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I received my trees from the mail order catalog less than a week ago, and they're "leafing" very quickly. When should I generally move them into full sun to help them regenerate their sugars?

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  • Where are they now? In pots, bags? Jul 21 '16 at 5:27
  • 'move them into full sun to help them regenerate their sugars'?? The most common way plants are able to make food FOR THEMSELVES is by producing photosynthetic vegetative growth and getting plenty of sun (there are other ways some plants get energy to grow and multiply such as; mushroom / fungus plants, epiphyte, parasite, saprophytes). 'Leafing out' is a good thing, shows they are alive. As long as they've been outside and used to being outside get them in the sun!! What do you mean by regenerating sugars? Are these plants in the garden or are they in pots?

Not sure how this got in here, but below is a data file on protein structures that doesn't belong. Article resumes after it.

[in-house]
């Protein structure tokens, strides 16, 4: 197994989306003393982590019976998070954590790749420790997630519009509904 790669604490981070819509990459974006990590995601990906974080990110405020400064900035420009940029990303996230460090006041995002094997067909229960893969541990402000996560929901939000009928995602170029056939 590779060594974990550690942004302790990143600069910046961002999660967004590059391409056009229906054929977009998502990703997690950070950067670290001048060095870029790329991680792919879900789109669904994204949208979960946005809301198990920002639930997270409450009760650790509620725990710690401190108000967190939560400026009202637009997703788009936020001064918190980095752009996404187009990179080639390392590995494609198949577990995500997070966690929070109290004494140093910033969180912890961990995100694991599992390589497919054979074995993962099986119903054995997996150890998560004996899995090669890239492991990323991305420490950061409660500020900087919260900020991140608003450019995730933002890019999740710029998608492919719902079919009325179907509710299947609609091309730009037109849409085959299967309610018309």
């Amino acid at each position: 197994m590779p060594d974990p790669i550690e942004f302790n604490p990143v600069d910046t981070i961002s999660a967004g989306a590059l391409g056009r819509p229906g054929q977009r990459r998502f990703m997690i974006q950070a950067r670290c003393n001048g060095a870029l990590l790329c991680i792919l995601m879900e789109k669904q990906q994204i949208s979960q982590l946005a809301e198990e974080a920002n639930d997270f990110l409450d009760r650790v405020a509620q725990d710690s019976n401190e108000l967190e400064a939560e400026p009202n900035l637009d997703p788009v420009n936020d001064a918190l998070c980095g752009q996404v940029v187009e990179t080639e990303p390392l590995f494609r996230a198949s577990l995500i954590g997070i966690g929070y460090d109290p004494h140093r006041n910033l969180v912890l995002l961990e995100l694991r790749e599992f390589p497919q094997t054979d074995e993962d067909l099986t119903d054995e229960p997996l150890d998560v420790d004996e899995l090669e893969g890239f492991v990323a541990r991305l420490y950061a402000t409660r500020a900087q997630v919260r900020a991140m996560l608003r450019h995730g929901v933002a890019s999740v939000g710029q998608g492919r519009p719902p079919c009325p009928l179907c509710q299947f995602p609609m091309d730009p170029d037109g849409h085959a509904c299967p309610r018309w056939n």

– stormy
    Jul 21 '16 at 5:35
  • They're in pots, and worry they're not ready to be put in almost full sun, since it's not fully recovered from travel shock yet. Jul 21 '16 at 6:32
  • Didn't you get bare roots plants? So you put them in pots first?
    – Stephie
    Jul 21 '16 at 7:31
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    What species are we discussing here? And where are you located? Both of these items will factor into an answer
    – J. Musser
    Jul 22 '16 at 0:10
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Bare rooted trees are normally planted at the end of winter or early spring before they break dormancy. I presume that you planted them into pots, and they woke up at the same time.

Since plant shock is mainly from transpirational moisture loss from leaves, and you don't have much in the way of leaves now, they can go into full sun now if it's appropriate for that tree. In the same way you plant into the ground bare root, you don't shift them to a sunnier location later on as the gradual change in light levels and temperature allows the tree to adapt.

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